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Prophecy in Stone

By December 12, 2012April 8th, 2018Photography, Travel Journal


“Peering to my left, I spied an inconspicuous sacbe, which forked to the southeast, away from the buzzing bicycles and taxis of the main road. Deserted and completely bypassed by all other tourists, it looked more like utility road reserved for “authorized personnel.” I examined my map hoping to identify the mysterious path. Indeed represented, it extended for more than a kilometer through a sea of white, free of any markings, until it dead-ended into what was labeled the Macanxoc Group.

Looking at Amanda with my finger still on the map, I raised my eyebrows and she replied simply with a slight side-tilt of her head and a few enthusiastic nods. It was a bit of a commitment, and there were literally no other travelers on the straight road for as far as my eyes could see. But I had few worries and the tranquility of the jungle was actually quite inviting.


Greeting us at the end of the long, straight road was a complex of small stone platforms that would hardly warrant an eye bat when compared to the spectacular ruins of the Yucat√°n. Was this to be a venture all for not? Among the trees and stone roughly half a dozen or so small thatched roofs were peppered about the barely-cleared ruins. An unexpected sight, we’d seen thatched-roof palapas such as these before, helping to protect rare glyph renovations in Copan and preservation efforts like El Trono in Ek Balam. But they were used only on the most important of projects. By comparison, these palapas were tiny and I wondered why something so prized was so far from the heart of the city. As the trails teamed with scores of tourists back at the iconic monuments of Coba, there was just one other couple meandering with us around the Macancox Group.

As I approached the first shelter, I could see that it was protecting a single stele. Like the uber-iconic monolith from 2001: A Space Odyssey, Maya stelae are vessels from which to record historical information and futuristic prophecies, and are quite rare and poignant statements in a world with relatively few semi-permanent written words. Needless to say, they indicate things of great importance. The stelae here, at the Macanxoc Group, are quite different from others we’ve seen in such sites like Copan. Smaller and much more weathered, to the extent that virtually no clear shapes can be discerned, the impression they make is lackluster at best. Luckily, each stone has a marker with an illustrative recreation of the carvings along with descriptions. Of course, I’ll just have to take their word for it.

Unlike in Copan, pictorial art was not the only purpose of these prophetic markers. Etched with important dates and calendar cycles like a swollen journal, stele 1 contains the most prized information of the group. Along with a telling of the twisted Maya creation story, it references a number of calendar dates, one of which is the most famous date, after September 11, 2001, of this millennium, December 21, 2012.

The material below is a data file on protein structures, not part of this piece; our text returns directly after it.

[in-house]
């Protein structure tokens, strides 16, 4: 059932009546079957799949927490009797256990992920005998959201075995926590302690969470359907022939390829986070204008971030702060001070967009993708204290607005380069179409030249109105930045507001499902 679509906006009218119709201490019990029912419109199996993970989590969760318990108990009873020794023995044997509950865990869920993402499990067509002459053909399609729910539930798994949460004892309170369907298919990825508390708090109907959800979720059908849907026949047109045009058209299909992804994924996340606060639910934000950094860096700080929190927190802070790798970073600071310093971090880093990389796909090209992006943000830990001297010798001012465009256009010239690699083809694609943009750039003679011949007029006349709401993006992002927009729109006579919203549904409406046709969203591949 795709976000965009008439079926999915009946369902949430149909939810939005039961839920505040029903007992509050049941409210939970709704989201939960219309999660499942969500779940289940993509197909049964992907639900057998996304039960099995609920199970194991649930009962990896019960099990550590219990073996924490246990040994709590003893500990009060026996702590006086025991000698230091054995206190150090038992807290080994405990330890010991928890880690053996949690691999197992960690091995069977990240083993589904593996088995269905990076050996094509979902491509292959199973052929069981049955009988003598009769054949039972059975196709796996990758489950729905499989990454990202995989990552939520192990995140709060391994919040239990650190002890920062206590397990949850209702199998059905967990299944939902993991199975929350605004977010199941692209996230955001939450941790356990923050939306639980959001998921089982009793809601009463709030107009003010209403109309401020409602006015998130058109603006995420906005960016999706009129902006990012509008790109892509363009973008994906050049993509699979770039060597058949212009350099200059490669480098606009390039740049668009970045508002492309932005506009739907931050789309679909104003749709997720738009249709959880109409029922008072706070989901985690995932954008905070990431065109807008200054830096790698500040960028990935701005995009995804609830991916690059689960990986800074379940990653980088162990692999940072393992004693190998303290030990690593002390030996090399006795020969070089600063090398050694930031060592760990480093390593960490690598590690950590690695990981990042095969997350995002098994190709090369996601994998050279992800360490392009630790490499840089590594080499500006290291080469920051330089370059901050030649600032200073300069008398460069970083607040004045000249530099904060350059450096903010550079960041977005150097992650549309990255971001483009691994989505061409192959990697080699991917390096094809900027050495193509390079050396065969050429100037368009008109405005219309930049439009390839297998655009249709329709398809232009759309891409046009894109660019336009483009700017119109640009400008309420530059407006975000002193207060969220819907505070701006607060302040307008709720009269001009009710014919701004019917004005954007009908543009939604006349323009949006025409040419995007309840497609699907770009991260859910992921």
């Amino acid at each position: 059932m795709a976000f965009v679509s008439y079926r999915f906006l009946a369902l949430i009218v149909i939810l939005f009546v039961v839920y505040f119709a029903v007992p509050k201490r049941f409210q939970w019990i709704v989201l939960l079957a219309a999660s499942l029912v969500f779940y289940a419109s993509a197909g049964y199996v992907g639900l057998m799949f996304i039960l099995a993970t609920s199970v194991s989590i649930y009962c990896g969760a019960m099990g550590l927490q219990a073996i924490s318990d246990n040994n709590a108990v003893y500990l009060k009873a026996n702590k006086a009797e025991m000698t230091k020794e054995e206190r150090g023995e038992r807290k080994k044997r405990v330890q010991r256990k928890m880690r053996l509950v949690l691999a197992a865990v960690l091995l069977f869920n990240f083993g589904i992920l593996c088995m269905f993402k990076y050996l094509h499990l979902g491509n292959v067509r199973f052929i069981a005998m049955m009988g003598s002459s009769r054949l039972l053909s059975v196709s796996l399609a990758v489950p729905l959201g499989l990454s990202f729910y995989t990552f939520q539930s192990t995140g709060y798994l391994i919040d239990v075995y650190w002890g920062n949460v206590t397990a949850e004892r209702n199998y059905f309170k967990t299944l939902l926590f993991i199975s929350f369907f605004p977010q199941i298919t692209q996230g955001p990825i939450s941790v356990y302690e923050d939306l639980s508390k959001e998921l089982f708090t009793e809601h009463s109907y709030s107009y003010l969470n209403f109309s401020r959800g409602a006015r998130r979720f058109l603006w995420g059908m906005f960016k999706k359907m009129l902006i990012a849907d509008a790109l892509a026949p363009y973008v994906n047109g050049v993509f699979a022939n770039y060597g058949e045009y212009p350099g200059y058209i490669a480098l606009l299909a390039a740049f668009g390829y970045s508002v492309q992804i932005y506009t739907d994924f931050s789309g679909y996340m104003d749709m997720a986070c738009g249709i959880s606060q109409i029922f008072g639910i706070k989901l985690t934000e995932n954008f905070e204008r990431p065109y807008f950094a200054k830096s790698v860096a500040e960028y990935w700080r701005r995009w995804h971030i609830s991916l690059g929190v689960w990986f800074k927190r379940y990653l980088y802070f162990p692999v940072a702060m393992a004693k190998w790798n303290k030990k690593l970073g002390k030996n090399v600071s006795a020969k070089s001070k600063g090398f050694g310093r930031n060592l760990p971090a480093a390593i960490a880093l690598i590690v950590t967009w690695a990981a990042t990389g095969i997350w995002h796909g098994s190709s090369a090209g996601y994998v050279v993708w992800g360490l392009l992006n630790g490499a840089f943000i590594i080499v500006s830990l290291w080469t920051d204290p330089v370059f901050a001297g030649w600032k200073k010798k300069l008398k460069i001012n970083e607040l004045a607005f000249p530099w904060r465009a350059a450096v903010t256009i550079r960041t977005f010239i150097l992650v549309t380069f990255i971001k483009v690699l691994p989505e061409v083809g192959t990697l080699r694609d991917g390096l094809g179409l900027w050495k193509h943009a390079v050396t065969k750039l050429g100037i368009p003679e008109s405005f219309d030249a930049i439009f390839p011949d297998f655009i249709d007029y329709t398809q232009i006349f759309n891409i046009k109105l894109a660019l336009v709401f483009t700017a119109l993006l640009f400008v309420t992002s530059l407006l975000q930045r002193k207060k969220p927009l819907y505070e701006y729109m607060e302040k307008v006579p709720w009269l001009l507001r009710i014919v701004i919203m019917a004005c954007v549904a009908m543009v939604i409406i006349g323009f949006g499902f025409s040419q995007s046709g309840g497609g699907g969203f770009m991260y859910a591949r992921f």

There, it was – one of the few recordings of the end of the first Great Cycle. Like a discovery straight from the pages of the next Indiana Jones script, I have to admit that standing alone, next to that tall cryptic stone, feeling thousands of miles from civilization, was pretty powerful. I found myself mesmerized, almost hypnotized like the apes by Kubrick’s great black monolith. Does it mean something that I find myself here exactly two years and three days from the very date? Have I become the newest convert to the cosmic crazies club? Should I simply succumb to the sways of popular culture and the academic teachings of Hollywood don a pair of black-and-white Nike Windrunners and accept that the Maya truly were a culture destined for doom?

Feeling myself wavering, some force drew me to my trusty guidebook and my moment of salvation. Reading further, I learned that the first Great Cycle was not the only one immortalized in this stone. In fact, on the same stele, another Maya Long Count calendar date was also recorded. This one references another cycle which will roughly terminate a staggering 41.9 billion, billion, billion years into the future. No, I did not stutter. That’s 3 “billions.”

I felt rather dumbfounded and a little embarrassed, as though someone had just punked me. As I reviewed the findings, I attempted to postulate a scenario where a cycle could complete itself in 41.9 billion, billion . . . (pause to catch breath) . . . billion years if the Apocalypse is to occur in just two short years and three days. Confident that the paradox was beyond my level of comprehension, I began to feel better about my future once again. I don’t think I’ll be buying plane tickets to come back to this spot anywhere near the end of 2012.”


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